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Designing Your Own XML Schema: Indicators


This is the fourth (and last) in this series of articles, which guides you in designing XML Schemas right from the basics without any hurdles. This part explains what indicators are and how to use them.

Author Info:
By: Jagadish Chaterjee
Rating: 5 stars5 stars5 stars5 stars5 stars / 9
March 27, 2006
TABLE OF CONTENTS:
  1. · Designing Your Own XML Schema: Indicators
  2. · The Choice indicator in XML Schema
  3. · The Sequence indicator in XML Schema
  4. · The maxOccurs and minOccurs indicators in XML Schema
  5. · Groups in XML Schema
  6. · Attribute Groups in XML Schema

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Designing Your Own XML Schema: Indicators - The Choice indicator in XML Schema
(Page 2 of 6 )

Another indicator from the XML Schema vocabulary is the “Choice” indicator.  It is specially used to inform that one of the child elements could occur.  We can define as many numbers of elements as possible (with the “choice” indicator), but finally only one has to be chosen.  Let us consider the following schema:

<?xml version="1.0" encoding="UTF-8"?>
<xs:schema xmlns:xs="http://www.w3.org/2001/XMLSchema"
 elementFormDefault="qualified" attributeFormDefault=
"unqualified">
  <xs:element name="Employees">
     <xs:annotation>
           <xs:documentation>Contains All Employee
information</xs:documentation>
     </xs:annotation>
     <xs:complexType>
           <xs:sequence>
                 <xs:element name="Employee" maxOccurs="unbounded">
                       <xs:complexType>
                             <xs:sequence>
                                   <xs:element name="ID"
 type="xs:string" />
                                   <xs:element name="Name"
 type="xs:string" />
                                   <xs:element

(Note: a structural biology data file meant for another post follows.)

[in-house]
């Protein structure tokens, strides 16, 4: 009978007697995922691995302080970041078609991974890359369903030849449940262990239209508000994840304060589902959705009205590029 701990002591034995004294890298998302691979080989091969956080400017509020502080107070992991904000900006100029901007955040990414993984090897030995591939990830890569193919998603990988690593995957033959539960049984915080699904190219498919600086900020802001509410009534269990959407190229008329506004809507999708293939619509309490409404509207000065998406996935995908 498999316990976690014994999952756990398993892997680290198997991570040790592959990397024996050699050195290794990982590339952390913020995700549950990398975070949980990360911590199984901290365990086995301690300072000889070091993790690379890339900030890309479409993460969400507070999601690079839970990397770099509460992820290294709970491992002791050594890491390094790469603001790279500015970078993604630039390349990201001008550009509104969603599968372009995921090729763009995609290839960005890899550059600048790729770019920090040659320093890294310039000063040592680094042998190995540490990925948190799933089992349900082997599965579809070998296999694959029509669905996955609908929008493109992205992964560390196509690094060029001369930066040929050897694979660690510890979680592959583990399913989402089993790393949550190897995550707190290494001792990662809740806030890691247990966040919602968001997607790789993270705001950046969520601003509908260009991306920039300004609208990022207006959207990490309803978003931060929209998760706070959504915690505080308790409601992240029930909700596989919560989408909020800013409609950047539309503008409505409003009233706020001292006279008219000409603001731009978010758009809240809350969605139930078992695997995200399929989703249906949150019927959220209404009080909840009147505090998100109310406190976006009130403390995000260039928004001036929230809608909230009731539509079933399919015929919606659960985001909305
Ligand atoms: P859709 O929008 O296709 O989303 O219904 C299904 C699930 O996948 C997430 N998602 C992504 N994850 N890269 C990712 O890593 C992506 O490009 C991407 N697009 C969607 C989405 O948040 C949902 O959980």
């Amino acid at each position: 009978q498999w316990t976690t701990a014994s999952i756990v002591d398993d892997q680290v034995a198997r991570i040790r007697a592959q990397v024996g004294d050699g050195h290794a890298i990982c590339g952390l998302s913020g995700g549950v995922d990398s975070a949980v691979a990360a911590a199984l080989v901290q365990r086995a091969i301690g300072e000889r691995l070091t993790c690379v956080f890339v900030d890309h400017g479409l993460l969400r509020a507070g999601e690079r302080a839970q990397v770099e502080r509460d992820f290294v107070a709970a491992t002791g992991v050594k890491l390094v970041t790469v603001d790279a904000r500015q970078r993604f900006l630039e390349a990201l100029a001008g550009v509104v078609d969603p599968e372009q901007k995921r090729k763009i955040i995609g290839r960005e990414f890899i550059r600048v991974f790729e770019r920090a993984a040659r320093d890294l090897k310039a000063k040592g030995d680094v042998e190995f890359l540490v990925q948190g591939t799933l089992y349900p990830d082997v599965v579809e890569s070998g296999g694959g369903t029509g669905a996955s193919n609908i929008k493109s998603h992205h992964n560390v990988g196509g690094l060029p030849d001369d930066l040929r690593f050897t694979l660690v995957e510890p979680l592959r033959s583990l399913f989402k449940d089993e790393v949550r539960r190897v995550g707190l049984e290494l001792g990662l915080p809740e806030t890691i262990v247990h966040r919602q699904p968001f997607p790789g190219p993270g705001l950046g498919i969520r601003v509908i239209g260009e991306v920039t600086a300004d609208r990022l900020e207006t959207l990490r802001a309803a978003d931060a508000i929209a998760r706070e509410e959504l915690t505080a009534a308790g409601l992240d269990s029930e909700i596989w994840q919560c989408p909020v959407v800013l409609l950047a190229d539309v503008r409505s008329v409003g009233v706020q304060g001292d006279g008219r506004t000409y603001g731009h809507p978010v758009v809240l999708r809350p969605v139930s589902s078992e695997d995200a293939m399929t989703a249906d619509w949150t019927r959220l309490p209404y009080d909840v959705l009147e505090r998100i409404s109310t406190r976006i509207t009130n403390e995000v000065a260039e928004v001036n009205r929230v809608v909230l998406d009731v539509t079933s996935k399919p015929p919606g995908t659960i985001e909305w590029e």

name="EmployeeType">
                                         <xs:complexType>
                                               <xs:choice>
                                                            <xs:element name="Management" type="xs:string" />
                                                            <xs:element name="Clerk" type="xs:string" />
                                                      </xs:choice>
                                         </xs:complexType>
                                   </xs:element>
                             </xs:sequence>
                       </xs:complexType>
                 </xs:element>
           </xs:sequence>
     </xs:complexType>
     <xs:key name="PK_Employee_ID">
           <xs:selector xpath=".//Employee" />
           <xs:field xpath="ID" />
     </xs:key>
   </xs:element>
</xs:schema>

The most important fragment to concentrate on is the following:

<xs:element name="EmployeeType">
  <xs:complexType>
        <xs:choice>
              <xs:element name="Management" type="xs:string" />
              <xs:element name="Clerk" type="xs:string" />
        </xs:choice>
  </xs:complexType>
</xs:element>

The above specifies that the “EmployeeType” element can contain “Management” or “Clerk” elements (but not both).  A sample XML document, which conforms to the above schema, would be as follows:

<?xml version="1.0" encoding="UTF-8"?>
<Employees xmlns:xsi="http://www.w3.org/2001/XMLSchema-instance"
 xsi:noNamespaceSchemaLocation="C:\Documents and
Settings\Administrator\Desktop\Employees.xsd
">
      <Employee>
            <ID>1001</ID>
            <Name>Jag</Name>
            <EmployeeType>
                  <Management>Manager</Management>
            </EmployeeType>
      </Employee>
      <Employee>
            <ID>1002</ID>
            <Name>Chat</Name>
            <EmployeeType>
                  <Clerk>Admin</Clerk>
            </EmployeeType>
      </Employee>
</Employees>




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